You mentioned that you found a nonfiction book that dealt with some similar situations to the one your in. I am an avid reader, and a huge fan of nonfiction books. I have read countless books over the years dealing with issues I am close to and relate to. I think that's great that you found one, and there are many more out there. It can feel really validating to know that you're not alone in feeling this way – and trust me, you're not alone. You wondered about whether or not your dad should be prioritizing you and your brother, or his new wife and their child. The answer isn't black and white. He should be working to find a balance – he shouldn't put priority on one or the other. This goes with what I said before about you and your dad.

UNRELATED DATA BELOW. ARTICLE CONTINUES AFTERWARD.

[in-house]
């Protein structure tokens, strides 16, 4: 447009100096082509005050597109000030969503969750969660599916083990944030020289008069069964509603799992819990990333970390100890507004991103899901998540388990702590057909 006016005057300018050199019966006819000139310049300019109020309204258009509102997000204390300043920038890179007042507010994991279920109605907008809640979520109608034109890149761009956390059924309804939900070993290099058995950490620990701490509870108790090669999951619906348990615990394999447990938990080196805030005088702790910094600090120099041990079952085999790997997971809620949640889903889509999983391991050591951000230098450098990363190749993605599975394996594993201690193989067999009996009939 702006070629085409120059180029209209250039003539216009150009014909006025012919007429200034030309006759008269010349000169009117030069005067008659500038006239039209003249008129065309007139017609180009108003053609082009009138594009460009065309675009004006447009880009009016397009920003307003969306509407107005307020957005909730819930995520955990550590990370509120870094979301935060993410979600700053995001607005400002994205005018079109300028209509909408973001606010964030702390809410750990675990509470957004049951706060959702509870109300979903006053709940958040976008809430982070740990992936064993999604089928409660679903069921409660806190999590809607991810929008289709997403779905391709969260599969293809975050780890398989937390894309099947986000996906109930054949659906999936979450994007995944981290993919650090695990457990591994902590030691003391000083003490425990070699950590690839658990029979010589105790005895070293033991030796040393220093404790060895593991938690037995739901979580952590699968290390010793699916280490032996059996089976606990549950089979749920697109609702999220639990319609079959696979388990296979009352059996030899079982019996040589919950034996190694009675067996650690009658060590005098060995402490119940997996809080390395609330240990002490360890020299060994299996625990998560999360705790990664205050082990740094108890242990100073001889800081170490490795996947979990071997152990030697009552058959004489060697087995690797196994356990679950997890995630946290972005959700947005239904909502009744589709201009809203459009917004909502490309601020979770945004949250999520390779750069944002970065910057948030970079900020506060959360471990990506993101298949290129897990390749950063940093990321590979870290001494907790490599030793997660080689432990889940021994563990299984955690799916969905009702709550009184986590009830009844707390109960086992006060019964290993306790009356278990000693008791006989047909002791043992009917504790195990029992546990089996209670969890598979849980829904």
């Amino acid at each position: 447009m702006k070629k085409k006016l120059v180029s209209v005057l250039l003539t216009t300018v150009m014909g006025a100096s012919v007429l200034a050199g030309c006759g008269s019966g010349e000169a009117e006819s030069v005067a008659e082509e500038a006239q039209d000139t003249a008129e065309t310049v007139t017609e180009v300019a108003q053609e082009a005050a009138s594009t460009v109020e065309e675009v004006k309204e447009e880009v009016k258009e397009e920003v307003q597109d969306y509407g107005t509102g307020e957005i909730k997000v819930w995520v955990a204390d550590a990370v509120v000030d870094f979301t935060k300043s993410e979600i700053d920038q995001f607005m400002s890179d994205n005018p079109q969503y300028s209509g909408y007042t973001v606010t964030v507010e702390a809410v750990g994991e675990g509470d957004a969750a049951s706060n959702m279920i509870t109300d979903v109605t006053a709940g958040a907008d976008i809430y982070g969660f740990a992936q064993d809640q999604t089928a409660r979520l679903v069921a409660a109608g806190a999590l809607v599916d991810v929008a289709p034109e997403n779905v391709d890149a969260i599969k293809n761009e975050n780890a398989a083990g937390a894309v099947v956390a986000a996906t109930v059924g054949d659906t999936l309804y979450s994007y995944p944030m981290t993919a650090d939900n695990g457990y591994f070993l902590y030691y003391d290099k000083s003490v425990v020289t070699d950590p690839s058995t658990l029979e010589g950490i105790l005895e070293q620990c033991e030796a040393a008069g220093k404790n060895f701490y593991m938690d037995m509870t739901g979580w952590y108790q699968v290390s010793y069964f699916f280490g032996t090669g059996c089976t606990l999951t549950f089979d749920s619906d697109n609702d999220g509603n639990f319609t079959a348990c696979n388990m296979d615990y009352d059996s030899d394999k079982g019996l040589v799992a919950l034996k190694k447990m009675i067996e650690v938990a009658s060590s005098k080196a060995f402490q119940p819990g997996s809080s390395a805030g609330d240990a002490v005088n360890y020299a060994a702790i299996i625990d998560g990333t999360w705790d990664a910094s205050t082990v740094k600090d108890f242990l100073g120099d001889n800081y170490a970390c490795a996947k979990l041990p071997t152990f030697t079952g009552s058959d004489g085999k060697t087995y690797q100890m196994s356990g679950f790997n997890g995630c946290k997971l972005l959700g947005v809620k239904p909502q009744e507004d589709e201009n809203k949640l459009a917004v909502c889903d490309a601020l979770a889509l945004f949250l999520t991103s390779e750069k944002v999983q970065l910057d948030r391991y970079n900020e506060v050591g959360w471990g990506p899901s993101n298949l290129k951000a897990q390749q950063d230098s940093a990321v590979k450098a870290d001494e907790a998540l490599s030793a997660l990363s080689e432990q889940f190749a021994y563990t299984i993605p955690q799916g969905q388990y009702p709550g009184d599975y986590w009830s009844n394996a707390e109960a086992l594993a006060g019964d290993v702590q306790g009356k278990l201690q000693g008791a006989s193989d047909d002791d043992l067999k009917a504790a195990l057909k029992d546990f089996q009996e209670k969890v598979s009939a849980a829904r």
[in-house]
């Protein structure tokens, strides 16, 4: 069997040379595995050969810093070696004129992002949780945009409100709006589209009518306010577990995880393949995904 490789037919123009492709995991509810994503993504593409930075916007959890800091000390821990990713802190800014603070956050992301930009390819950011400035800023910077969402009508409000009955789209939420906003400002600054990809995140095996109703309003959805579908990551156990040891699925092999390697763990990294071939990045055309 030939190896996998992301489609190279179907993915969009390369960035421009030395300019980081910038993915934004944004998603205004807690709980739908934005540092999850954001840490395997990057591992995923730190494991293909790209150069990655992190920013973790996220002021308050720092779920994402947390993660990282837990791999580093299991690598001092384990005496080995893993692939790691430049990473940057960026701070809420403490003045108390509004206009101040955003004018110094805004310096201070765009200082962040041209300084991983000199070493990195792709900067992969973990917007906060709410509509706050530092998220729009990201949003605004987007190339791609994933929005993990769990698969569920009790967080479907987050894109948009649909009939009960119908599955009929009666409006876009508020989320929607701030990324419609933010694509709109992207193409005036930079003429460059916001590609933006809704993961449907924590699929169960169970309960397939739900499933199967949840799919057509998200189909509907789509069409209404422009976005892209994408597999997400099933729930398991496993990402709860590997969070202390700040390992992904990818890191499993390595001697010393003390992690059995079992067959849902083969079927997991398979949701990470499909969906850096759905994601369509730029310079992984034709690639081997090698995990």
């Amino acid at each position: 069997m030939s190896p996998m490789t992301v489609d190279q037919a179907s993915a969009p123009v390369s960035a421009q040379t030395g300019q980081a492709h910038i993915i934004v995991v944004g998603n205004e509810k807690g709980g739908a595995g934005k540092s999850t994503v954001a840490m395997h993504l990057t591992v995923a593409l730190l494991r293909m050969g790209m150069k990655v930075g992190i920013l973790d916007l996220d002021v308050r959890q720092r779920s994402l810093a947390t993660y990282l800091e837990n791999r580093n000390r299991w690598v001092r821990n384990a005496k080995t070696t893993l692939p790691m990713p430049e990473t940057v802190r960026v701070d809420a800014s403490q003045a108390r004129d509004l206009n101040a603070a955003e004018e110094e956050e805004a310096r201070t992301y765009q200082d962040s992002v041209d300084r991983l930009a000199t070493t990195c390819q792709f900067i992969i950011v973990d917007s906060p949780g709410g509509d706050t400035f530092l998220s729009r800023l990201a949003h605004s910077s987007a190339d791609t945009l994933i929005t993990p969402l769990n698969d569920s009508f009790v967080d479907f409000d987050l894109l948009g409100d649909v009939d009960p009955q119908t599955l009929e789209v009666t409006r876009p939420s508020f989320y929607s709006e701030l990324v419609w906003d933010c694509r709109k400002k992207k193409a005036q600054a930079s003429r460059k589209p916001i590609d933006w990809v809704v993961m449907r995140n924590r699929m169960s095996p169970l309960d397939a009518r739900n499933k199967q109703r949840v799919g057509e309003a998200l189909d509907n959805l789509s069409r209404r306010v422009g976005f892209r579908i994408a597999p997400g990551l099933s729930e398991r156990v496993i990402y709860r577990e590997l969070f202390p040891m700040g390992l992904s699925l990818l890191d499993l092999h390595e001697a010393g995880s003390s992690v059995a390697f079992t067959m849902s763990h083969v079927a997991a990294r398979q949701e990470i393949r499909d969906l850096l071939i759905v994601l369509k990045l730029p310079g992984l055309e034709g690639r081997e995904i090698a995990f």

I hope some of this helps. As I said before, remember that your dad loves you and wants you to be happy, even if he isn't doing his best right now. Talk to him and your stepmom, and hopefully you guys can come up with some ways to change the situation together. Please feel free to write me with any further questions, or if you just need someone to talk to. I want you to be happy, and you truly deserve to be.

I'm always here.

Amy